Findings from family, adoption and twin studies suggest that vulnerability to bipolar disorder follows a polygenic mode of inheritance with multiple genes, each of small effect, combining and contributing to the risk and the clinical expression of the disorder. The endophenotype approach has been proposed as a way to identify susceptibility genes in disorders with complex underpinnings. Endophenotypes are supposed to bridge the genotype to the clinical syndrome and to have a simpler genetic architecture than clinical diagnoses.
Our first aim is to confirm if cognitive measures are good potential endophenotypes. Therefore, we will examine the reliability and frequency of cognitive impairments in individuals with bipolar disorder and their biological relatives. The study of healthy relatives avoids confounding factors and should help identify potential endophenotypes.
We will also look for evidence linking particular cognitive impairments to specific genes on one hand and to the risk for bipolar disorder, on the other.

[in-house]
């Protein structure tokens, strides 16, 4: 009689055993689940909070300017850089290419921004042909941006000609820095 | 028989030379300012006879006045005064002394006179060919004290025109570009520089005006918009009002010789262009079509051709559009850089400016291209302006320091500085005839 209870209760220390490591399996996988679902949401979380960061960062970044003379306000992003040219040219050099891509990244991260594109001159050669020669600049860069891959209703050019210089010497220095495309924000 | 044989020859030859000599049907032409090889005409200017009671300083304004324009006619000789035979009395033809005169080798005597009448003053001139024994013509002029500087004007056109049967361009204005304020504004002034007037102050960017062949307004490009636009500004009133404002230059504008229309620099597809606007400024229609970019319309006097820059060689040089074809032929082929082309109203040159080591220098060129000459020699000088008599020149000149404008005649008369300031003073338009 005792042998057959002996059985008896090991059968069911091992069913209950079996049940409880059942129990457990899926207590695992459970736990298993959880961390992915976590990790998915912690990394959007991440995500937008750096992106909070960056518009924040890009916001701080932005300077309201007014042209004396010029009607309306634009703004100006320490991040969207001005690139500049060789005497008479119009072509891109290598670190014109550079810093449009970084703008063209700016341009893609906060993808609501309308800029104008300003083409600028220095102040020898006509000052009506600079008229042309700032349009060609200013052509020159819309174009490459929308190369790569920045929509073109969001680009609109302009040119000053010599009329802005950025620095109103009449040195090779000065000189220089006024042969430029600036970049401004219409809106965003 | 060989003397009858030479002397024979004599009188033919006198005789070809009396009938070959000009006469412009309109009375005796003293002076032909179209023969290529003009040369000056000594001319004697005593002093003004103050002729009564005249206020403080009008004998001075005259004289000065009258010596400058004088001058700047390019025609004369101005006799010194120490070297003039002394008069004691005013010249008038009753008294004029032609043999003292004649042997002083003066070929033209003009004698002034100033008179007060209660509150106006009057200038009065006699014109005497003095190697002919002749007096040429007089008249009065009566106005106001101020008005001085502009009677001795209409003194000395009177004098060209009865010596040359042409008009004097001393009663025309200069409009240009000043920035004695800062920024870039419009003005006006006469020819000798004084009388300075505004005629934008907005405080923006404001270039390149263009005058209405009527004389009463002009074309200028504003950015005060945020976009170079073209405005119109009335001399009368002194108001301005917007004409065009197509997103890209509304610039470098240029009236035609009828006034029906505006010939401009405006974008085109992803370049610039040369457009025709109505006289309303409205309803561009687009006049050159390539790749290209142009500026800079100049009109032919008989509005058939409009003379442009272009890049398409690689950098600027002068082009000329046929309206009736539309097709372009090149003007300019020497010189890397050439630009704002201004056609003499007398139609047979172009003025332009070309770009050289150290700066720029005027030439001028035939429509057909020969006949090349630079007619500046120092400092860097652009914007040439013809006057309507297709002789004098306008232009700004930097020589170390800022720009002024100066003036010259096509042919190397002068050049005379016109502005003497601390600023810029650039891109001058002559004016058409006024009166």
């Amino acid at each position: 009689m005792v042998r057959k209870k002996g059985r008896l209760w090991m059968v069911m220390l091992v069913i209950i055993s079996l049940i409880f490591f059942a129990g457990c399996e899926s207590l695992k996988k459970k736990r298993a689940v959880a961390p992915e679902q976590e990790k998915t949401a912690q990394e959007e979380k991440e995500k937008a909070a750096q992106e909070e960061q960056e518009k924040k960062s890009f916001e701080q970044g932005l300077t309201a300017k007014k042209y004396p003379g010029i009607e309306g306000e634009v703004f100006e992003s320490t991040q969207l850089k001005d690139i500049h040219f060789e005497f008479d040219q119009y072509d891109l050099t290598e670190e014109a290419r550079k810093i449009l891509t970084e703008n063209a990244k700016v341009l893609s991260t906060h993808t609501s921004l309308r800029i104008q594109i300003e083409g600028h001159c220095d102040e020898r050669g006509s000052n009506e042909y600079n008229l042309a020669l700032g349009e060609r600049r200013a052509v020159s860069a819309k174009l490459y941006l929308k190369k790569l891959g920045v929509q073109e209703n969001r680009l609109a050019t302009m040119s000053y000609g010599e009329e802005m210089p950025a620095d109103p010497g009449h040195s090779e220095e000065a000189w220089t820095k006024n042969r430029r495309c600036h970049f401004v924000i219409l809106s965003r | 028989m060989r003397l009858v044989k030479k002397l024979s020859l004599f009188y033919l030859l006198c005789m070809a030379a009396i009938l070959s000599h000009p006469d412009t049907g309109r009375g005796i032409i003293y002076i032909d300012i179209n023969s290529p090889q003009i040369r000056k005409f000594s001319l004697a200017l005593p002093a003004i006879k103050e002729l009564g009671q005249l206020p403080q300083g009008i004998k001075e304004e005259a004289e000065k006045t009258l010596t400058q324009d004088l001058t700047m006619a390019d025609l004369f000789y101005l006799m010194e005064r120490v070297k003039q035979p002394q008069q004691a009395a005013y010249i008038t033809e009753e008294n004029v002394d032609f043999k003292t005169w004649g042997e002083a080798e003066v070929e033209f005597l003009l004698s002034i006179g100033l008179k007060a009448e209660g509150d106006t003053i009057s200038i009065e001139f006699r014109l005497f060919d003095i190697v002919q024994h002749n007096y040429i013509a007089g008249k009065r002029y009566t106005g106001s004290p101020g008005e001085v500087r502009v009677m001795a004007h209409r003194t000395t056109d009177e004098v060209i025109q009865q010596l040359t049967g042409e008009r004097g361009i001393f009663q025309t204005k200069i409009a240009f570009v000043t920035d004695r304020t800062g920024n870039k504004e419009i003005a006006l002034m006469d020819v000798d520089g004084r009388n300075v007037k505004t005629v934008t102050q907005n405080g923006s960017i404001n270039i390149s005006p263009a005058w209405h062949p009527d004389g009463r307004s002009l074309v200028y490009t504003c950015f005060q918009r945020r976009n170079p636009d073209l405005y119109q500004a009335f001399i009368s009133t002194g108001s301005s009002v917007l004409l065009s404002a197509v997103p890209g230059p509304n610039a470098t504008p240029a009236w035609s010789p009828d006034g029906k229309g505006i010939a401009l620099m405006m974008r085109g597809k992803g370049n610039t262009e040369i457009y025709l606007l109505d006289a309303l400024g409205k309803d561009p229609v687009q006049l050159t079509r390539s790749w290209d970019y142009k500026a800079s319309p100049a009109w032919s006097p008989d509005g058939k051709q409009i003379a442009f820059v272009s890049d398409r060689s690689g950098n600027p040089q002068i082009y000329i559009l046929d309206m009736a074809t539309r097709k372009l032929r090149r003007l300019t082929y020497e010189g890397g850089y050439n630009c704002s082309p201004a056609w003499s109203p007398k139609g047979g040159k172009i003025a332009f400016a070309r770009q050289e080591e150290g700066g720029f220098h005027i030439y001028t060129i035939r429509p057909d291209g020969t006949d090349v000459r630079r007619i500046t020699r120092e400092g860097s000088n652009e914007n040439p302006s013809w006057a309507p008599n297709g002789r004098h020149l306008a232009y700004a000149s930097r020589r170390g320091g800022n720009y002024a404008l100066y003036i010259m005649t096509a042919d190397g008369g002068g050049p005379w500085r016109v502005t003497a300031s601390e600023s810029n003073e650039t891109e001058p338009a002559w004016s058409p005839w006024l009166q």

A literature review of articles published in 2008-2009 suggests that the genetic architecture of cognitive endophenotypes is more complex than initially predicted. In many published studies, no genetic association was found between cognitive deficits in bipolar disorder. We will try to understand the reasons and consequences of those disappointing results by analysing some methodological limitations, in particular regarding the statistical treatment of confounding factors.
We will also discuss theoretical considerations pointing out the fact that we may have been expecting too much and oversimplifying when supporting the idea that cognition is a less complex entity than bipolar disorder.